With one sublime moment yesterday Germany broke a 24-year drought - and saved the World Cup for Brazil.
If Argentina had prevailed at the Maracana Stadium yesterday it is unlikely Brazil would ever want to host another tournament. They had to live with the pain of 1950's "Maracanazo" for decades; success for their arch rivals on their turf would have been a bridge too far.
The sub-plots yesterday made for a unique final in Rio de Janeiro. This was Argentina versus Germany and the whole of Brazil.
After Argentina's semifinal win over Holland, the headline in Brazil's biggest daily newspaper had simply read "Arghh!" It was turning into a double nightmare for Brazil; first their team was vanquished and in ruins, and now Argentina was playing for the title in Rio.
The rivalry between the two nations is fierce but Argentina haven't helped themselves during this tournament. Their supporters' World Cup anthem - which has even been sung by the players - begins by asking Brazil how it feels "to have the [football] masters in your backyard".
Over the past few days tens of thousands of Argentine fans have turned Copacabana into a camping ground, sleeping in vehicles parked along the iconic beach front. They brought drums, flares and a lot of attitude, even unveiling a new song celebrating Brazil's seven-goal semifinal massacre.
"There is only one result possible today," said one local sporting a Germany shirt.
"We can't contemplate an Argentinian win."
For a long time in yesterday's match they had to.
Argentina started strongly, abandoning their circumspect approach of previous matches to create the best early chances. Their fans found their voice - reminding everyone that their Tricampeonato (third title) was on.
Their defence, which had steadily improved with every game, looked solid and Germany weren't quite the irresistible force of earlier games. The Europeans were under genuine pressure, something they hadn't felt since the second round game against Algeria.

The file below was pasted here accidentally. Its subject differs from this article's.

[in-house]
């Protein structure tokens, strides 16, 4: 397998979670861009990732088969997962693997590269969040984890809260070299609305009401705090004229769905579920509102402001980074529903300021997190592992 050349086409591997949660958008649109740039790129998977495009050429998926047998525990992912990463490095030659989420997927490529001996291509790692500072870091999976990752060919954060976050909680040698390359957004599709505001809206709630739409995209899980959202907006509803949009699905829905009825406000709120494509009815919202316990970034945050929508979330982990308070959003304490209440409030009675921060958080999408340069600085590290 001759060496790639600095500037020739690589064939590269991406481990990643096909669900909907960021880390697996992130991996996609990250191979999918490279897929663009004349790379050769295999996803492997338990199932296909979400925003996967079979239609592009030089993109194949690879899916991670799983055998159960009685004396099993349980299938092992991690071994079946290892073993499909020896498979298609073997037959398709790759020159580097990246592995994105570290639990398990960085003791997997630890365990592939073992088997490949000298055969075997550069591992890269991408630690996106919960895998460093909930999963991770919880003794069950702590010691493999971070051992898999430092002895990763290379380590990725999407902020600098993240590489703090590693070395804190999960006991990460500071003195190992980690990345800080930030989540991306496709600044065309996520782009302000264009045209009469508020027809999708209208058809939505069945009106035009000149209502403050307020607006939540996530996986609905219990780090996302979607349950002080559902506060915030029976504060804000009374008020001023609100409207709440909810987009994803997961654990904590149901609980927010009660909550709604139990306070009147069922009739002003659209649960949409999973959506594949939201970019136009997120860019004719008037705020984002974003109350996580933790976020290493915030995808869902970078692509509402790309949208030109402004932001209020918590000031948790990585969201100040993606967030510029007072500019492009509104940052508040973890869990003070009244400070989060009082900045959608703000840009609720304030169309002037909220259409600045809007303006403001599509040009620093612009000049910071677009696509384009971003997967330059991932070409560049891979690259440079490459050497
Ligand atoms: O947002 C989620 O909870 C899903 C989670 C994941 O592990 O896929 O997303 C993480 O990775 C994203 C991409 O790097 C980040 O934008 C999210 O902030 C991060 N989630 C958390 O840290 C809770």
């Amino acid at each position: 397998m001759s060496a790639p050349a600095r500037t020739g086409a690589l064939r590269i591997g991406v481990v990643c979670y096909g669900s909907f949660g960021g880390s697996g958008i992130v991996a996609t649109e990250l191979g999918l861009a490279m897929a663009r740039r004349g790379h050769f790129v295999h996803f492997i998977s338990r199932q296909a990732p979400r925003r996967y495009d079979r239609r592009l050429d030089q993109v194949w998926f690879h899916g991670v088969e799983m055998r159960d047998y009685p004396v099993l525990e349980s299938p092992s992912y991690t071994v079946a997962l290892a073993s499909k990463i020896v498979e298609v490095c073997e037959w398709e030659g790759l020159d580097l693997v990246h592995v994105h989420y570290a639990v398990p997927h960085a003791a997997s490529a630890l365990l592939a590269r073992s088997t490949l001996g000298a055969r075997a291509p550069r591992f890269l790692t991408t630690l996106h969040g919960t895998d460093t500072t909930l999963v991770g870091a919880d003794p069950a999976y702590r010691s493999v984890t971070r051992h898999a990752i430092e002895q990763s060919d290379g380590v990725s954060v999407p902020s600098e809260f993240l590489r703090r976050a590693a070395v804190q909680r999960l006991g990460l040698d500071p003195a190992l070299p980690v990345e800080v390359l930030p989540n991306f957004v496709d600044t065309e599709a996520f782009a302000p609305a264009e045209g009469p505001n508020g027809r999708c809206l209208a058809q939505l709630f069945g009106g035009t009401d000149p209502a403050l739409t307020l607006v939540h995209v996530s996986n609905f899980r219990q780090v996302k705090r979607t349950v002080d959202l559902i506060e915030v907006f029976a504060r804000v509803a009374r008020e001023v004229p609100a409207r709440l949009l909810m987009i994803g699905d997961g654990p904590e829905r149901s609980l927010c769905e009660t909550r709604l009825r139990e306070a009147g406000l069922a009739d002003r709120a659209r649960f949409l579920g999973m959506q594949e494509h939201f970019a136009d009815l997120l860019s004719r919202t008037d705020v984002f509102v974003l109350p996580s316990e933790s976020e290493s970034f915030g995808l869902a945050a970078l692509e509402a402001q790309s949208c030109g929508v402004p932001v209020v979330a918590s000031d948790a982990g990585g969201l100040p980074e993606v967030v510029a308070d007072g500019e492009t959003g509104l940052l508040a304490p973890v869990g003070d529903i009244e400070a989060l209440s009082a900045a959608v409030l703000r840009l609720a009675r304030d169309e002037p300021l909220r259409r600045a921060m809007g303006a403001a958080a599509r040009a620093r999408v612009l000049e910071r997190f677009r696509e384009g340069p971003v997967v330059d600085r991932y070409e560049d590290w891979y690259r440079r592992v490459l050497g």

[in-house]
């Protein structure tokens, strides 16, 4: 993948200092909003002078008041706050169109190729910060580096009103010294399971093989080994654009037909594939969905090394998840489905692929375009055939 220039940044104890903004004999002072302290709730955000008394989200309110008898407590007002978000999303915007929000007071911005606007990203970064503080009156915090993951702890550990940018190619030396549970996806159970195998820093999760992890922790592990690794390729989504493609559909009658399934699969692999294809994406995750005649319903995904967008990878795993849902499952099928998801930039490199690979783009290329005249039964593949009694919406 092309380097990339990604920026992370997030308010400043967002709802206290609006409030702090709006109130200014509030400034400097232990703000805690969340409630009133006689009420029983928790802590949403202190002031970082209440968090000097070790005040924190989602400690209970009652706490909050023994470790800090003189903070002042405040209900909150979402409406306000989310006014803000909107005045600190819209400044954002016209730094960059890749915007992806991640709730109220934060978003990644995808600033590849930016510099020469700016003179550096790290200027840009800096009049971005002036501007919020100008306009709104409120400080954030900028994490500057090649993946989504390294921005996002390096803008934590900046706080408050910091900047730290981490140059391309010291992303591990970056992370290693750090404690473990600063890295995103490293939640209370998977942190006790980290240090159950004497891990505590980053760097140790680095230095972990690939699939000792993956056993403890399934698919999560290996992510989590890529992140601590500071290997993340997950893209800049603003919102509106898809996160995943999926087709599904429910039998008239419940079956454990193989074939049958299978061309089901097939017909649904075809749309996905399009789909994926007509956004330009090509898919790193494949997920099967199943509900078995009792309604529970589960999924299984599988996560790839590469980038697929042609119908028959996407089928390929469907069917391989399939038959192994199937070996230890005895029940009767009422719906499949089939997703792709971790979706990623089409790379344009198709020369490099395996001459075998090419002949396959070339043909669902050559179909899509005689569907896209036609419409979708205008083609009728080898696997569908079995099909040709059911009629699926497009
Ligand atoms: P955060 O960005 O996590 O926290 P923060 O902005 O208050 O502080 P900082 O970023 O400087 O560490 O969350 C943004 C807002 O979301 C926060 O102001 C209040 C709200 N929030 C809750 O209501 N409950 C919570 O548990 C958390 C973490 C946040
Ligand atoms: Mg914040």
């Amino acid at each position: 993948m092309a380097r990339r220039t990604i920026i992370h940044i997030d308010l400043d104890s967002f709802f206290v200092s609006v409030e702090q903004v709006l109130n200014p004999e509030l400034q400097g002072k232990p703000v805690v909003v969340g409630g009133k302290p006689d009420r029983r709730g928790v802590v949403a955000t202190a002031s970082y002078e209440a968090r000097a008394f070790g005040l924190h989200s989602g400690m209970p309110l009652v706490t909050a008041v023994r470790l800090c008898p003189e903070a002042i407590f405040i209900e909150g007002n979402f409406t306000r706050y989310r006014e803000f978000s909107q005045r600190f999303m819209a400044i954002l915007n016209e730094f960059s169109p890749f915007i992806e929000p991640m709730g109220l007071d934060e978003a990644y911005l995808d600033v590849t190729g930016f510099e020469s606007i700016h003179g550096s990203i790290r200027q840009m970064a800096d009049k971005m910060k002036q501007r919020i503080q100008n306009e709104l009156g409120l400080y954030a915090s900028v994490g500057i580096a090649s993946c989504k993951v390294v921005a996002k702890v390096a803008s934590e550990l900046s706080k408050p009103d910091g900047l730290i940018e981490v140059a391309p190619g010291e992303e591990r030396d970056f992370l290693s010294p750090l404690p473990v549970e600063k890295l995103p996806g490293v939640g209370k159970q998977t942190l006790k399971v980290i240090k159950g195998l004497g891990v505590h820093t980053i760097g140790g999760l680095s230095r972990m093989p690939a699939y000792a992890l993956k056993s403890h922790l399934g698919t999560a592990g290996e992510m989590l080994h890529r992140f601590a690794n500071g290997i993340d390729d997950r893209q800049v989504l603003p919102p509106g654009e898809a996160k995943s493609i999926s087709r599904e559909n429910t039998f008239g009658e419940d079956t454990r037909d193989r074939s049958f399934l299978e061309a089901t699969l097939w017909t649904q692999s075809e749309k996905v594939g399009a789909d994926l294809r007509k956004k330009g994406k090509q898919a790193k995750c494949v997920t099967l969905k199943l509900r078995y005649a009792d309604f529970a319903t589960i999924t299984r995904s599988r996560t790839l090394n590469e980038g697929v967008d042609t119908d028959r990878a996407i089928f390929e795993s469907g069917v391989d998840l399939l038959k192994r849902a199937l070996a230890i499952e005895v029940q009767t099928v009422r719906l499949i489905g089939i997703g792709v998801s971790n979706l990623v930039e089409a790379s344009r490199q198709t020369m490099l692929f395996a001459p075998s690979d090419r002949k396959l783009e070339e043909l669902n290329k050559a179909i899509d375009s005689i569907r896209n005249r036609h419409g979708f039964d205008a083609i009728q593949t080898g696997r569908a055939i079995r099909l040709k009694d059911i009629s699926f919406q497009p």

It turned into a riveting contest. World Cup finals are supposed to be cagey affairs - and have been since the last memorable one in 1986 - but this one rewrote the script with an attacking verve.
The atmosphere was incredible inside the Maracana, although the German fans were almost sidelined. Instead, it was a vocal battle between the massed ranks of La Albiceleste support and the locals, who at times broke into "Ole" chants after a sequence of German passes.
Argentina wasted several chances - has there been a worst miss in a final than Gonzalo Higuain's scuffed attempt? - while Germany's Benedikt Howedes hit the post late in the first half.
Lionel Messi had some brilliant moments, but Argentina needed more from their skipper. Where was the desperation to seize the moment, to grab immortality?
At times he threatened to light up this final - one first-half run was reminiscent of El Diego - and it was surreal to witness 75,000 people hold their breath and fall silent every time he got the ball. But it wasn't enough and will be a long, long road to another final for Messi.
Germany found another gear in extra time, and looked the more urgent of the two sides. Argentina were tiring - though the South Americans had the best chance in the first period of extra time, with substitute Rodrigo Palacio wasting a golden chance.
Mario Gotze made him and Argentina pay, with a composed, classic goal in the 113th minute. Argentine post-mortems will examine how Andre Schuerrle was allowed to run almost 50m and get a cross in but Gotze's finish, from a tight angle, was exquisite.
It was a fitting way to crown this tournament and the best strike seen in a decider for many years.
Germany now have four World Cups and with their young squad few would bet against them equalling Brazil's mark of five in 2018.